• Thanks Rose. To extend the argument further; until illegal plant species are removed we should not arrest anybody for anything. Ludicrous really.

    • No where in the article was it implied that because certain by-laws are not being policed the vandals should get off aswell. Infact the closing statement talks about ‘zero tolerance’ which means that if you break the law be it a graffiti artist, goverment campaign posters, advertising companies or even a gardener who likes foreign plants you must face the penalty. I think we should all take more time to understand something or someone (maybe by reading an article twice) before we just start trying to make our uninformed opinion heard over everybody else’s, its childish.

  6. Or, to further Rose and Stryders argument, because the government doesn’t do anything about these other crimes we shouldn’t give a shit when they pick on the soft targets.

    We should actually ignore it all and respond with righteous indignation to anyone who suggests that environmental crime might be as serious if not MORE serious an issue these days as KIDS PAINTING A MURAL.

    Roses inability to justly see the very clear and simple ‘other side’ of this issue and the very apparent narrow-mindedness in her above response is quite shocking. Makes you wonder…

    • Ewok, if you had read my post you will see that I state quite clearly that all of these violations should be enforced, nevertheless it could be argued, using the same logic as the prof., that murderers are being victimised when arrested because cars got away with speeding.

    • I don’t think I was clear enough. Ewok you said;”…because the government doesn’t do anything about these other crimes we shouldn’t give a shit when they pick on the soft targets. ” Soft targets? If someone commits a crime they commit a crime. So no we shouldn’t “give a shit” when they pick on the so-called soft targets. We should however “give a shit” that they other laws are not being enforced and should be campaigning for that to happen as a separate issue (because that is what it is), what I cannot accept is the attempt to divert attention from the alleged vandalism that was committed by using the fact that other laws were not enforced. Environmental crime is also serious, but has nothing to do with graffiti. I must commend you on your valiant attempt to twist my statements though.

  7. All these negatives can be turned into postives.

  8. Cheers Stryder,
    here’s some more valiant twisting:

    No one is attempting to divert any attention from the “alleged vandalism”. The problem is that there is NO ATTENTION GIVEN to these other crimes, anywhere, in any form, whereas ANYTIME an alleged act of vandalism is perpetrated it makes the papers.

    The sensationalist nature of the media attention given to these artists, as well as the money obviously spent in hiring private services to “catch” them, is disproportionate to their alleged “crime”.

    We have seen once again how easily the public can be misguided to conclude that aerosol artists are actually all criminals and should be treated as such, a view that you must agree is entirely wrong and qualifies to a degree as unjust victimization, yet when a very clear and easily identifiable crime is committed (e.g. illegal plant species or illegal bill sticking) there is no response, either from the media OR the Metro, until some concerned citizen raises the subject.

    Let me help you with this one – “Soft targets”: someone rapes a seven year old child = crime; someone marks a wall that doesn’t belong to them = crime but a man who sticks his dick into a helpless kid isn’t operating at the same level of criminality as a kid with a can surely?

    There has been a clear intention in all of the statements made by the Metro to convince the public that this is a fight that is being fought on behalf of the rate-payers of Durban, a propaganda tactic employed by an authority that is more concerned with its public image then any kind of equal justice. The cops have to look like they are doing something about “crime” so they nail the artists, charge them with vandalism, and the crime statistics look a bit better. Soft targets as in they weren’t running away coz they weren’t doing anything wrong. Soft Targets as in they weren’t shooting at the cops who were arresting them. Soft Targets as in their “crime” didn’t hurt anyone or anything other then people’s sense of ownership.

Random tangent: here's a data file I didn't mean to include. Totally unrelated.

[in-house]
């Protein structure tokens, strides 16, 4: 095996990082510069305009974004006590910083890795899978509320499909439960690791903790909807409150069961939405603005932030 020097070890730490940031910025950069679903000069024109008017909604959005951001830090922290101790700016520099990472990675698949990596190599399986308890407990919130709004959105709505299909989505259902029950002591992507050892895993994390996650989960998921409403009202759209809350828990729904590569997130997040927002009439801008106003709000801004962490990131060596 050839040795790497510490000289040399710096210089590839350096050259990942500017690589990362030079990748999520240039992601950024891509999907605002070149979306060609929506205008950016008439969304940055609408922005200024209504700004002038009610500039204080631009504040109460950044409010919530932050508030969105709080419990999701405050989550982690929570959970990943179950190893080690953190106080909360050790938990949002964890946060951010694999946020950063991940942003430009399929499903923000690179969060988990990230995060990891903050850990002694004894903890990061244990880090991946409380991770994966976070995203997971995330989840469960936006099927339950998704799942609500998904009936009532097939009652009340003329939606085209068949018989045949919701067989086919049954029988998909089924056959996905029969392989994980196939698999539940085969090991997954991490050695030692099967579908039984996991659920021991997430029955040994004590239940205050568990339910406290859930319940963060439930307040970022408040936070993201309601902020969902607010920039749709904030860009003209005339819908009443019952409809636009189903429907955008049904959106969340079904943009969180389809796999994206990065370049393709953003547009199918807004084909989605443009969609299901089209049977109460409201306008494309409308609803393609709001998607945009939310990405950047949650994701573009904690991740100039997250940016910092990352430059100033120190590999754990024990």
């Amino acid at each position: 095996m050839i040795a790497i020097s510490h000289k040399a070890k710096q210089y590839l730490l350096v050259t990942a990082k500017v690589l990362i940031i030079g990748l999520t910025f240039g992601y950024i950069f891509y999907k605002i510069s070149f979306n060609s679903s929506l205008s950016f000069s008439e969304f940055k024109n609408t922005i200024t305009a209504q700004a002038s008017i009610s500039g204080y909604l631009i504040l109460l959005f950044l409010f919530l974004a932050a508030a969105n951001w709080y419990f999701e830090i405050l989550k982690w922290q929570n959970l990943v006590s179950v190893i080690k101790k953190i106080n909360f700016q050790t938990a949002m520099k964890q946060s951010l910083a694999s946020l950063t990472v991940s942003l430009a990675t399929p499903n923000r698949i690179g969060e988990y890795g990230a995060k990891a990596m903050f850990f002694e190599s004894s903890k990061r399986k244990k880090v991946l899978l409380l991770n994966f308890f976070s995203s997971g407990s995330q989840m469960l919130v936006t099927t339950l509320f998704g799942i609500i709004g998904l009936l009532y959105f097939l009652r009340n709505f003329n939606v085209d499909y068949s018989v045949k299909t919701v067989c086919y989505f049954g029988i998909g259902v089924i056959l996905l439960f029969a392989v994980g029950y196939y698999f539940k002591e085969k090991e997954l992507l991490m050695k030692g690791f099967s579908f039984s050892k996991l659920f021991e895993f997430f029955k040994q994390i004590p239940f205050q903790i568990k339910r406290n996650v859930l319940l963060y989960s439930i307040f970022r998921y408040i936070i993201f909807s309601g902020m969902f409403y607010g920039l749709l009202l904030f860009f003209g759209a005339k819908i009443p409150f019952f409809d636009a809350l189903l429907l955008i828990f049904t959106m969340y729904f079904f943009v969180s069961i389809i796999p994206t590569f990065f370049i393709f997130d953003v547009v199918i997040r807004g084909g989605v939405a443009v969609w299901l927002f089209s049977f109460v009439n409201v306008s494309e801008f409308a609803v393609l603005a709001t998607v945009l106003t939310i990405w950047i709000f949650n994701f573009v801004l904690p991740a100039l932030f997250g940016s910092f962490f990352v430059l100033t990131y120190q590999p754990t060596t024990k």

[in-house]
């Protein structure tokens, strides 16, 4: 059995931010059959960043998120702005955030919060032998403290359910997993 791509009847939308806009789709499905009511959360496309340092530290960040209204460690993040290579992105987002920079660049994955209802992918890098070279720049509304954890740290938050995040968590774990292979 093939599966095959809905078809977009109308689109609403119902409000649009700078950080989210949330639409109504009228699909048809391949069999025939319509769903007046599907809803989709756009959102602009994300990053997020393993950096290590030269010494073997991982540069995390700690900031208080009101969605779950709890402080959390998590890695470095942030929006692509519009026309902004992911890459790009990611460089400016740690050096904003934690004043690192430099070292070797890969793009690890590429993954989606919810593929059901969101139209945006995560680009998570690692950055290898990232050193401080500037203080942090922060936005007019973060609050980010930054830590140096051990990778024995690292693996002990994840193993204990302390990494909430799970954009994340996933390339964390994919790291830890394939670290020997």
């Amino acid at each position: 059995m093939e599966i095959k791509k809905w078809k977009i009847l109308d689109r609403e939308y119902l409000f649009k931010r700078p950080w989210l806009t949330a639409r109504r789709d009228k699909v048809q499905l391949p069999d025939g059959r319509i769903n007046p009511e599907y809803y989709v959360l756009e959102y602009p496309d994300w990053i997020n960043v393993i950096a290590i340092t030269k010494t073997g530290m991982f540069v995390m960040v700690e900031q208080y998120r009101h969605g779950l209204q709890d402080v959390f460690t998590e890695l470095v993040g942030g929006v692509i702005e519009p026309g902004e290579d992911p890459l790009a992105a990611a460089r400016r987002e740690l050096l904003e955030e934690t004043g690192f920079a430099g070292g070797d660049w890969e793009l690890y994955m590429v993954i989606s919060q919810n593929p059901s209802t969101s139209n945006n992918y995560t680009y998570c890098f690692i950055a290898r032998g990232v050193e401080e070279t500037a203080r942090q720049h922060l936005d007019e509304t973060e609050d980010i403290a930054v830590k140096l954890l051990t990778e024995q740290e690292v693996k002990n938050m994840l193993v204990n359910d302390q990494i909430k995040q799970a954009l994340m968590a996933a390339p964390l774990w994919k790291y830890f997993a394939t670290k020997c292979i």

If this article has served to further highlight the double standards and lack of focus of both the police force and the media then once again I applaud it for its purpose.

  9. Fully bro, we are totally on the same page with that, hitting up a wall without permission is definitely a criminal act.

    The frustration really comes from having been, a number of times, on the receiving end of unchecked aggression and ego-tripping officers while doing absolutely nothing wrong!

    A good example is our “yin-yang” wall that we painted a couple weeks back in Glenwood, also on a Sunday. Cops rolled up, and despite seeing the permission slip, despite actually speaking to the owner who gave us permission, despite there being a small crowd of various community members watching us paint, the officers STILL felt compelled to tell us to stop smiling and that “we wouldn’t have those grins on our faces when we were in the back of the van”.

    We know that when we are doing something wrong and we get busted then we are busted, but where the hell does it leave us when even when we have tried to go out of our way to do everything right we STILL get harrassed?

    Anyhow, it isn’t your fault, and thanks for engaging on this topic. The more people who try and understand the better it is for us all.

    Peace, stay safe…

    • I get it Ewok. I guess I am just a bit straight laced sometimes. 🙂 Cops get such a bad rap, but then you get the idiots like you described making it difficult for the good guys. I definitely have a broader view of this issue after our discussion. Shot.

  10. Firstly, in case I am accused of padding my cv, I am not a Professor, just a lowly lecturer. My contribution may seem a bit tangential, especially re invasive alien plants, but I was certainly not trying to argue that no criminal should be prosecuted unless all are. That indeed is ludicrous. What I was really trying to highlight was what strikes me as an absurd selectivity and lack of proportion in what gets attended to by our law-enforcement agents. Sadly, almost no-one takes the issue of invasive alien plants seriously even though it is a far greater problem than graffiti vandalism or bill-sticking.